After Hessman broke the homer record, the real Durham Bulls (the Rays' Triple-A affiliate) presented him with a framed game jersey with the name Davis on the back. "I don't mind," Hessman insisted. "I guess that's me. It's fun. It's cool. And I have the record. It's good to be known for something."
He created his own legend: Hessman's home runs were often Bunyanesque. In Buffalo, they still talk about how his blasts cleared the left-field net and landed on Interstate 190. His home run ball that broke Arlett's record crashed down on the street outside Toledo's stadium, startling a passerby who picked it up and then refused to give it back.
Parrish told a story as Hessman was closing in on history last season about how he sent a ball towering past the left-field foul pole some years earlier. The third-base umpire initially called the ball fair, but after some discussion the first-base umpire changed the call to foul -- which brought Parrish charging out of the dugout to argue, earning an ejection.
Parrish had barely gotten to the clubhouse to watch the game on TV when Hessman -- on the next pitch after play resumed -- blasted one that counted off the scoreboard in left. Hessman never denied muttering something as he trotted around first past the ump who'd reversed the call, but he didn't think it was audible until he reached home plate and the ump was waiting for him there -- and ejected him, too.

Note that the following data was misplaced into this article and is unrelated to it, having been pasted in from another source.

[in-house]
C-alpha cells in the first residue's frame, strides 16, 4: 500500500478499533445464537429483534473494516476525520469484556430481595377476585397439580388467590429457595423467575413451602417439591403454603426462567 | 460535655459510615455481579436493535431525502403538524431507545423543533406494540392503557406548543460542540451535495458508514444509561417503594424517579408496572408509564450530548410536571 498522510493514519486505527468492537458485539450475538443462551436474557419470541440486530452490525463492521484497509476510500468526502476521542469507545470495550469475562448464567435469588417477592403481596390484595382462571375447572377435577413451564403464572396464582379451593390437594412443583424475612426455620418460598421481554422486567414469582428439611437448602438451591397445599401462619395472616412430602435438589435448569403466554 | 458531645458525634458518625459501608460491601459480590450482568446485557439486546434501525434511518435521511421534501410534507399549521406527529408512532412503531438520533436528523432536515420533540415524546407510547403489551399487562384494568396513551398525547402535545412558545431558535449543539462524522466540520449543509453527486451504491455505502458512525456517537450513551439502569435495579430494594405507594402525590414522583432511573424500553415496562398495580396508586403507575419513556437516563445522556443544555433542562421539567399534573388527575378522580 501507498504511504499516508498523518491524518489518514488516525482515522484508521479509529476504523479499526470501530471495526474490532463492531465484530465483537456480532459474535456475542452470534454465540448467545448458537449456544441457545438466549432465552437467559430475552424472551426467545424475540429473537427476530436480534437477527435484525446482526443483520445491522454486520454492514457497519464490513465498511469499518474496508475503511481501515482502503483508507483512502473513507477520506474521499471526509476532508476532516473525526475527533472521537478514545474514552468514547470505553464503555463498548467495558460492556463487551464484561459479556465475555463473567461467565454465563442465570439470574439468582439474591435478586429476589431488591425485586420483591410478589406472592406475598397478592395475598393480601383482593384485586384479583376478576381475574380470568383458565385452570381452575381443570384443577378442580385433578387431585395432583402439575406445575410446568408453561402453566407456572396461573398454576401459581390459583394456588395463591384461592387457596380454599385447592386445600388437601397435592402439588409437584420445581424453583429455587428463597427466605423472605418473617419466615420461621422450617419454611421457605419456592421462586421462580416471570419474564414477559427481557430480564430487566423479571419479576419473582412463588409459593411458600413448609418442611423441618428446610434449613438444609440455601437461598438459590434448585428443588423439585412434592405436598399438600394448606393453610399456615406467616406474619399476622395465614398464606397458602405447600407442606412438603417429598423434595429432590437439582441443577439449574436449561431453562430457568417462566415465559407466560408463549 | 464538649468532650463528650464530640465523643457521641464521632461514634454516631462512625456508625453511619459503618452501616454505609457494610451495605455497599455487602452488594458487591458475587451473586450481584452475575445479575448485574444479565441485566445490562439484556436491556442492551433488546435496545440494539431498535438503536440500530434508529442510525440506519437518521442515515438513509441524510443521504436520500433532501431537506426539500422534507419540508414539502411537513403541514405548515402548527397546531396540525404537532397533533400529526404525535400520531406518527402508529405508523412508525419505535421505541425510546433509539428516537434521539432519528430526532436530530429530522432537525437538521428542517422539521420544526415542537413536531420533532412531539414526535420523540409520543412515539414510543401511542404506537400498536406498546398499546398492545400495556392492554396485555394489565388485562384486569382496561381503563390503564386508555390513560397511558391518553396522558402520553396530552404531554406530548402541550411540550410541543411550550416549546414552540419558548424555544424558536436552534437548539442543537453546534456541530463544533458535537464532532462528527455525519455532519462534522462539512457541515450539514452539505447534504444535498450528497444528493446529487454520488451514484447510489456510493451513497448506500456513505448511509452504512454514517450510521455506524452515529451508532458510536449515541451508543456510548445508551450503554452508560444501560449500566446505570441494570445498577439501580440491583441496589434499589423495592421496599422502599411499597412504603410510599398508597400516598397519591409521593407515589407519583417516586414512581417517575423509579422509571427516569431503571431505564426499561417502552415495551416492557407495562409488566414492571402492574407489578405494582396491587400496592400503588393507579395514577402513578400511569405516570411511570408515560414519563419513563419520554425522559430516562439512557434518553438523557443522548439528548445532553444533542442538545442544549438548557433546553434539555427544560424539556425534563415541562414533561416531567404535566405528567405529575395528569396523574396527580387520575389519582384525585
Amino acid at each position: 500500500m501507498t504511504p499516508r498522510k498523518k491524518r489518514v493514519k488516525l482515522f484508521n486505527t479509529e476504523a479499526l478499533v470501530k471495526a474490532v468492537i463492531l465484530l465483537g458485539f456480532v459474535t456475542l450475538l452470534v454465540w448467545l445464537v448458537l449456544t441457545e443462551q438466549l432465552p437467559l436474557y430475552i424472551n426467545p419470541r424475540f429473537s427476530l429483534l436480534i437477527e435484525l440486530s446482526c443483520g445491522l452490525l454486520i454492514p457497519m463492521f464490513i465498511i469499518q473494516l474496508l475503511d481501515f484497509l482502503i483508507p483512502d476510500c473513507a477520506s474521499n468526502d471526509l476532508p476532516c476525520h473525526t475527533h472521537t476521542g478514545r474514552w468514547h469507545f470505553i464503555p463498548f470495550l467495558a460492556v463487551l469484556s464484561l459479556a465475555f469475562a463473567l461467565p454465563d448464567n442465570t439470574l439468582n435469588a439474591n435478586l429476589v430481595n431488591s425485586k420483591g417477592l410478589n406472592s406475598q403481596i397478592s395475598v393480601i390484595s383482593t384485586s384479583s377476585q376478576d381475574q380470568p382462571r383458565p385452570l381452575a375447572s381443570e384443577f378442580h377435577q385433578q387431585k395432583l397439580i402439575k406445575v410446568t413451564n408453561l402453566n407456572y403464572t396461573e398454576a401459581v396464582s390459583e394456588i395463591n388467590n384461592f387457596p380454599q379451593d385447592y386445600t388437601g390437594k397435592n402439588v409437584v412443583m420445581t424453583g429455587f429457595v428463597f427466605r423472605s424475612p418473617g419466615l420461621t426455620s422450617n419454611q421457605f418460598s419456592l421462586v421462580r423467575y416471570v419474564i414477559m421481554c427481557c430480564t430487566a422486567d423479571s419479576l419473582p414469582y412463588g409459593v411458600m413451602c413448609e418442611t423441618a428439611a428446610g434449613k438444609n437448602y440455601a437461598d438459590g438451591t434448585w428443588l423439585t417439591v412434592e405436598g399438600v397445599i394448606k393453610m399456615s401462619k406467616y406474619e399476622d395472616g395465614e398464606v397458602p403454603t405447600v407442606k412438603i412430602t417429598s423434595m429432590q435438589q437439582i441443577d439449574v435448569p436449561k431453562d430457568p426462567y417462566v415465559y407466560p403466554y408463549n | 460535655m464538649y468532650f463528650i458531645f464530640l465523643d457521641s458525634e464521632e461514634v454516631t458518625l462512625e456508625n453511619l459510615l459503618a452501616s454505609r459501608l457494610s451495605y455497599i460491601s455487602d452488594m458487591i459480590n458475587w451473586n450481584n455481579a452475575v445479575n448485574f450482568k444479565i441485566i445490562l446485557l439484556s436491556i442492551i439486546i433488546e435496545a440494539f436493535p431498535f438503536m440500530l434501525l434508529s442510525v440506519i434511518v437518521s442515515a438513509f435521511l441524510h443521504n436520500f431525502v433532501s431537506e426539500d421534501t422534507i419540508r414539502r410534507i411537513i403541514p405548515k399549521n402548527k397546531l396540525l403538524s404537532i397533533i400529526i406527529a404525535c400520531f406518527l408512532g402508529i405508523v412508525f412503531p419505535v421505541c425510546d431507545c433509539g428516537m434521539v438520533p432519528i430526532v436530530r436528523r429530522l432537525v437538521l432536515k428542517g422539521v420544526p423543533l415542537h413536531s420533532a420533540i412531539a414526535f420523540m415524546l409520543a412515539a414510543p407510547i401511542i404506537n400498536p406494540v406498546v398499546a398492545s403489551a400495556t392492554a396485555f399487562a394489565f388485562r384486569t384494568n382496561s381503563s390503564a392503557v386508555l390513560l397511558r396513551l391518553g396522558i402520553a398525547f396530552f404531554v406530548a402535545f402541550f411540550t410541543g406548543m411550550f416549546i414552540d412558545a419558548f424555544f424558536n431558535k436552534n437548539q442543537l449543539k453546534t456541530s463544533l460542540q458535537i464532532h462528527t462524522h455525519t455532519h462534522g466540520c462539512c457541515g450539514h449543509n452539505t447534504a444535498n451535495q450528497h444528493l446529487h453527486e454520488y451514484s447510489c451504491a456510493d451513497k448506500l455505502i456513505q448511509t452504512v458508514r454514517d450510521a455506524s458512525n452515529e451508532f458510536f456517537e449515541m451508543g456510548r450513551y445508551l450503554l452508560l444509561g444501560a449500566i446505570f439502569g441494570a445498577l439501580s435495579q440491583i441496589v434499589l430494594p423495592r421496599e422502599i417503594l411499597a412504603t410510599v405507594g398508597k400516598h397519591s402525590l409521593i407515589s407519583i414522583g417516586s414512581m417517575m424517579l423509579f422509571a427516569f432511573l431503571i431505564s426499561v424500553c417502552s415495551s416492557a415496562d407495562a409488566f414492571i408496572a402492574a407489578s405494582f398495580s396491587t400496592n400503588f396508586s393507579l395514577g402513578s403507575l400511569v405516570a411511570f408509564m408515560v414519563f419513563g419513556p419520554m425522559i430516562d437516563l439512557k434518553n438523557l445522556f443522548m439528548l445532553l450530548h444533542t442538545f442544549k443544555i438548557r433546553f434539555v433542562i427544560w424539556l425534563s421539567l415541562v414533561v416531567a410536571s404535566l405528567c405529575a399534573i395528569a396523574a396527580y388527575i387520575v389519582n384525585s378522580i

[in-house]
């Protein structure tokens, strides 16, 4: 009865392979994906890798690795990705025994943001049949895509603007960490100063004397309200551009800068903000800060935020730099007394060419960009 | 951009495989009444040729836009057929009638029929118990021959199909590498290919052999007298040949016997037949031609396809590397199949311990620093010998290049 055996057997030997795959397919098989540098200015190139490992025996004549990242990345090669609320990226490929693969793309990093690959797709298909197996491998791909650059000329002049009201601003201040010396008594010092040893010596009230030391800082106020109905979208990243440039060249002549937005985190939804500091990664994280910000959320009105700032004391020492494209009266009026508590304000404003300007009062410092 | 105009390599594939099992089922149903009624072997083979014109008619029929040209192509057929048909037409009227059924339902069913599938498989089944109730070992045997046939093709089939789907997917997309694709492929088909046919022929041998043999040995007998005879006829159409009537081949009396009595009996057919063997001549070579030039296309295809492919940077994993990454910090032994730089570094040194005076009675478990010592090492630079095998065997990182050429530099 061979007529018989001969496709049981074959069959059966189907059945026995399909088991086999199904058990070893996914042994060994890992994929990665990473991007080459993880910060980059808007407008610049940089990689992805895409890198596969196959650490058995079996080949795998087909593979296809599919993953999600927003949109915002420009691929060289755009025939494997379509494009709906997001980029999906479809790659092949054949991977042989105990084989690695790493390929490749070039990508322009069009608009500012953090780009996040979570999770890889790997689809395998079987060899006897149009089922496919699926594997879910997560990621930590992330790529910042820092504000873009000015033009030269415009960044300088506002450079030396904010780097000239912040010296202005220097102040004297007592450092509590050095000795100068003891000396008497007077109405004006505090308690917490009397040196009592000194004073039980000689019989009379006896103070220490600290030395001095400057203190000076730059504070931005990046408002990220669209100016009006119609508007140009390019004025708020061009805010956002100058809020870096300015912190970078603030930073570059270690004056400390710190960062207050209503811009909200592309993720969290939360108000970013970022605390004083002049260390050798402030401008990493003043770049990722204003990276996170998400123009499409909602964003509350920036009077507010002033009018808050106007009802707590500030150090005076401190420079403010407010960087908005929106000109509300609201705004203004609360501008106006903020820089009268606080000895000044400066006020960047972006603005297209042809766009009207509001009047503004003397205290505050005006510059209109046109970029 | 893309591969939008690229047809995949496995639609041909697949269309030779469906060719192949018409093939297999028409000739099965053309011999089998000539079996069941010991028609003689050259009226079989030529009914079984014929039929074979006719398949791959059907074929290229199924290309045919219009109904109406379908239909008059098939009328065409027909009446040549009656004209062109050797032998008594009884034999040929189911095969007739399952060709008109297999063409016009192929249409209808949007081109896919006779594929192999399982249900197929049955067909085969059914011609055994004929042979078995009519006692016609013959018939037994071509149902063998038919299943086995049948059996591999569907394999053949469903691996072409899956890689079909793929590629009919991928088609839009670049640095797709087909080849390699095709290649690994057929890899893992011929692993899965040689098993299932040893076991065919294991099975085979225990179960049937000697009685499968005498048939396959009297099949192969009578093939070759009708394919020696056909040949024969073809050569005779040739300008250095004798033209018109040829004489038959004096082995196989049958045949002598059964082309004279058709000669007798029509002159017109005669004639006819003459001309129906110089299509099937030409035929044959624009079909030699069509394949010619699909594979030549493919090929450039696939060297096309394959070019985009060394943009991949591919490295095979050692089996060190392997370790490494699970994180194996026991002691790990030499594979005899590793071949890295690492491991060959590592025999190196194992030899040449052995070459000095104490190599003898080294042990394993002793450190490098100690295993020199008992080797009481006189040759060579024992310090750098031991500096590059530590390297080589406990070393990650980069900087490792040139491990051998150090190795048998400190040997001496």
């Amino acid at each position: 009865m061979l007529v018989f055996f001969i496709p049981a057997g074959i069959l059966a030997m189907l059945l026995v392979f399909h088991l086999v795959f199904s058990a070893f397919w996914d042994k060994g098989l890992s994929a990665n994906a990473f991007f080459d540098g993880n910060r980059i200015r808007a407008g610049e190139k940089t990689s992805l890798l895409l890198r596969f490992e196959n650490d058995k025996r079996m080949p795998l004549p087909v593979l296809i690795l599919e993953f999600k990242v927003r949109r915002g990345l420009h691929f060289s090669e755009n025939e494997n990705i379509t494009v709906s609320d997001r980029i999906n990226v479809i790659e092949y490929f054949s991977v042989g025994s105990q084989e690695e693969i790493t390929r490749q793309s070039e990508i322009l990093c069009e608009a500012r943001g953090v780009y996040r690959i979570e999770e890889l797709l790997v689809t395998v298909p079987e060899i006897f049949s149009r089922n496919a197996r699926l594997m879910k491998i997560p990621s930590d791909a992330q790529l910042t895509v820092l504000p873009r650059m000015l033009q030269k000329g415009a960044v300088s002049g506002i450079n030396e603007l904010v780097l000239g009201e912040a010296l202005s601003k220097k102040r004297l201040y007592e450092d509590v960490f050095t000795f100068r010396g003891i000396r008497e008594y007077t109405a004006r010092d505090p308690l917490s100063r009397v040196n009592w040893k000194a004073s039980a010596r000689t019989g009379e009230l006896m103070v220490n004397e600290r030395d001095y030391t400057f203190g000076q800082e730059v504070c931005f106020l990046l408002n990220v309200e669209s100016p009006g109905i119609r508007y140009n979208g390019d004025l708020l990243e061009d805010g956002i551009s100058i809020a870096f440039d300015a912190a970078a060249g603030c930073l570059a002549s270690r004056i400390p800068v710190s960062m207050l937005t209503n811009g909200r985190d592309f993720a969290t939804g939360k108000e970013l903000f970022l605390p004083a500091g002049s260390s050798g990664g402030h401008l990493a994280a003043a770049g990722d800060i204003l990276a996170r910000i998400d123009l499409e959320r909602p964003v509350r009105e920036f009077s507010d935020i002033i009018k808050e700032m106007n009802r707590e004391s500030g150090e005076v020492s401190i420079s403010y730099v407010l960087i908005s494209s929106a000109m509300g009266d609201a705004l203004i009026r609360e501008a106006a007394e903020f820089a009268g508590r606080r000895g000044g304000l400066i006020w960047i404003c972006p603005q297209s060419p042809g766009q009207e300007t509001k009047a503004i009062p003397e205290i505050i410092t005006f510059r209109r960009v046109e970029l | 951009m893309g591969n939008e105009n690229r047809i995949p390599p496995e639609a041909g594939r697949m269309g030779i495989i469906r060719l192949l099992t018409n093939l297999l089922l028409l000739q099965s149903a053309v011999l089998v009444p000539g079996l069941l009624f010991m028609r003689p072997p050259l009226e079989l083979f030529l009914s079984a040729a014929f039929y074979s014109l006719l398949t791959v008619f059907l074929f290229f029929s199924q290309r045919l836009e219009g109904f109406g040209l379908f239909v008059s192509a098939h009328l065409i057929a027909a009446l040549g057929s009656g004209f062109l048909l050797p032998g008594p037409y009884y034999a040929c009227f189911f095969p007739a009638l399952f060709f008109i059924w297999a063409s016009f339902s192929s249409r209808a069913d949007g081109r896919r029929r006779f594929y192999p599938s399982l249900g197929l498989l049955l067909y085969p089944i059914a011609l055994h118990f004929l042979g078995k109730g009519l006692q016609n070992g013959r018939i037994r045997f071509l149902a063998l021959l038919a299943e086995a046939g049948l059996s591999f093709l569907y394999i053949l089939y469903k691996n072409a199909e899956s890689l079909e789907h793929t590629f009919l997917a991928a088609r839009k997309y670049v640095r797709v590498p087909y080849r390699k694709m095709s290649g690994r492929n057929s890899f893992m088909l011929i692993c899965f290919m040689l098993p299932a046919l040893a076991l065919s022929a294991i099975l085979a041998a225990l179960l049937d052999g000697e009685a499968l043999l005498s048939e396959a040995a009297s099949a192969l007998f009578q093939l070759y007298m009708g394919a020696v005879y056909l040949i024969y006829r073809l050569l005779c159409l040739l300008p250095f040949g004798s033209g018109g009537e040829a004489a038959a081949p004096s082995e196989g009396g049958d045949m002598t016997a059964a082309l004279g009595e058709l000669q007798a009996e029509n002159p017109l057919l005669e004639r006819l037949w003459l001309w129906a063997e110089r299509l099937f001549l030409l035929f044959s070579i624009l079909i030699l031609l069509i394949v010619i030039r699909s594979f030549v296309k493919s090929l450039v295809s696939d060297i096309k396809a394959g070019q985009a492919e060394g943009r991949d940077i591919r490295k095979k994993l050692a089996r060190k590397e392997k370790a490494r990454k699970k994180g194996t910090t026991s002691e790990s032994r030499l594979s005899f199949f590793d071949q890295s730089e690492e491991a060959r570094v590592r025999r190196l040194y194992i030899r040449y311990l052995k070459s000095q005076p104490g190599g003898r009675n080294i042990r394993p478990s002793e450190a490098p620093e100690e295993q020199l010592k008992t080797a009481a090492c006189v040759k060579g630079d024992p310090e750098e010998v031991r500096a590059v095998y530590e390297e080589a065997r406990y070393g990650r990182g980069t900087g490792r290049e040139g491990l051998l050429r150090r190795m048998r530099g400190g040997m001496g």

So what kept Hessman in the minors so long? Hessman played good defense and had all that power, but he finished with a career .233 average in the minors and struck out more than a quarter of the times he came to the plate. In the majors, he hit only .188 and struck out in more than 30 percent of his 250 plate appearances.
"There were definitely some times I probably could've been let go or released too," he said. "But you have a couple people in your corner. They still believe in you. They keep giving you a shot. And I think I respected the game, played the game the right way. I think that goes a long way too."